Voice should be part of the long-term broadband plan
In continuing discussions over a proposed nationwide broadband network for public safety, one of the topics that inevitably arises is whether such a network should be a data-only network, or whether it should be built to carry mission-critical voice traffic eventually.
During last week’s FCC field hearing on improving public-safety communications through a broadband network, the question again was asked, and the response from two panelists resoundingly supported the latter idea.
“We have to begin with the end in mind,” said Charles Werner, fire chief for the city of Charlottesville, Va. “If we begin with only data in mind, we’ll never get to voice.”
Steve Harte, associate commissioner of wireless technologies for New York City, echoed this sentiment.
“We have to think about how voice is going to be used on the broadband network, so it’s successful and takes priority,” Harte said. “We have the ability to pave the road today mission-critical voice, … so it is critical that we develop those feature sets [that public safety needs for voice].”
I couldn’t agree more. That may sound like an odd opinion from someone who recently wrote that broadband voice is not ready for mission-critical prime time usage, but it’s the truth. Although broadband voice is not an option for public safety today and for several years to come, there is little doubt in my mind that it ultimately will be the voice solution for first responders, although my crystal ball is not nearly smart enough to predict when that day will come.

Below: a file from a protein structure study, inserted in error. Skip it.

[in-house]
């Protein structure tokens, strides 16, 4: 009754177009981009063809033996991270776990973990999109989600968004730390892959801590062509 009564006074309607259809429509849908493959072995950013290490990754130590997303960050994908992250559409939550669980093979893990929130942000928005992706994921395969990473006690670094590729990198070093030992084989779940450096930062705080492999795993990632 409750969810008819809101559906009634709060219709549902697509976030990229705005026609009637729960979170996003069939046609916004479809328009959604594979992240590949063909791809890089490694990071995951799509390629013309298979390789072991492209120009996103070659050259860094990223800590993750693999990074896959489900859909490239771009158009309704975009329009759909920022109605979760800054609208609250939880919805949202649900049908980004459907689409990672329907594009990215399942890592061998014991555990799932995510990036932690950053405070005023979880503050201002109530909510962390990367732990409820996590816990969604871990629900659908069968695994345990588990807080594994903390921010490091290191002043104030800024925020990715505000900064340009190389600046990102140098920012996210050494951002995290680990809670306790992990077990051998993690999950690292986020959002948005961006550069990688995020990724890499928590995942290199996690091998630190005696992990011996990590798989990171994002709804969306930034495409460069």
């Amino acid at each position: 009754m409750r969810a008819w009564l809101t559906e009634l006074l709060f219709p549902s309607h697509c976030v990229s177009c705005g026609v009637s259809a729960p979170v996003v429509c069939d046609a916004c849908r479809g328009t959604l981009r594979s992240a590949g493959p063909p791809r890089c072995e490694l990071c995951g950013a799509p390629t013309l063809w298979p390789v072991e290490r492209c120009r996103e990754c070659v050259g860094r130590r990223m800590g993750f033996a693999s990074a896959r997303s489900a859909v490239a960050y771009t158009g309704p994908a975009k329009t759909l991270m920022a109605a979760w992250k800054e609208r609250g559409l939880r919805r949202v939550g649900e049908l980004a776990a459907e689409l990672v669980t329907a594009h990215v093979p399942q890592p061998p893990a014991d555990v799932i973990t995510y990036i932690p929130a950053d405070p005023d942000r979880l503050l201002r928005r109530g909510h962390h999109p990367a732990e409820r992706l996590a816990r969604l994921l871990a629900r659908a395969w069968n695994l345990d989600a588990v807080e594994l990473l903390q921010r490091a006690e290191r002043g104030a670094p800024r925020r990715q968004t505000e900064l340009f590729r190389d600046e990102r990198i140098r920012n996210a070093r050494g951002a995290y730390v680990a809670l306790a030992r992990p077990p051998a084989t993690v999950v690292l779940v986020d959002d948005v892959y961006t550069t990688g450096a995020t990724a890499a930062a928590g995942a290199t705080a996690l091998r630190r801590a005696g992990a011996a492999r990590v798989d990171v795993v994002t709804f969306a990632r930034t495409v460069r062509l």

Also, if the public-safety community hopes to secure funding for a nationwide broadband network, it will be much easier to convince Congress to loosen the federal purse strings if the network has the potential to replace the myriad LMR networks across the country instead of simply being another data-network option.
With this in mind, it’s important that any nationwide broadband network be built with the notion that voice traffic eventually will transported over it. This capability may not need to exist from Day 1 of the network’s operation, but the priorities, protocols and procedures should be able to be added at a later date, when VoIP technology can be deployed practically at a mission-critical level.
In the words of baseball sage Yogi Berra, “If you don’t know where you’re trying to go, you’re probably not going to get there.”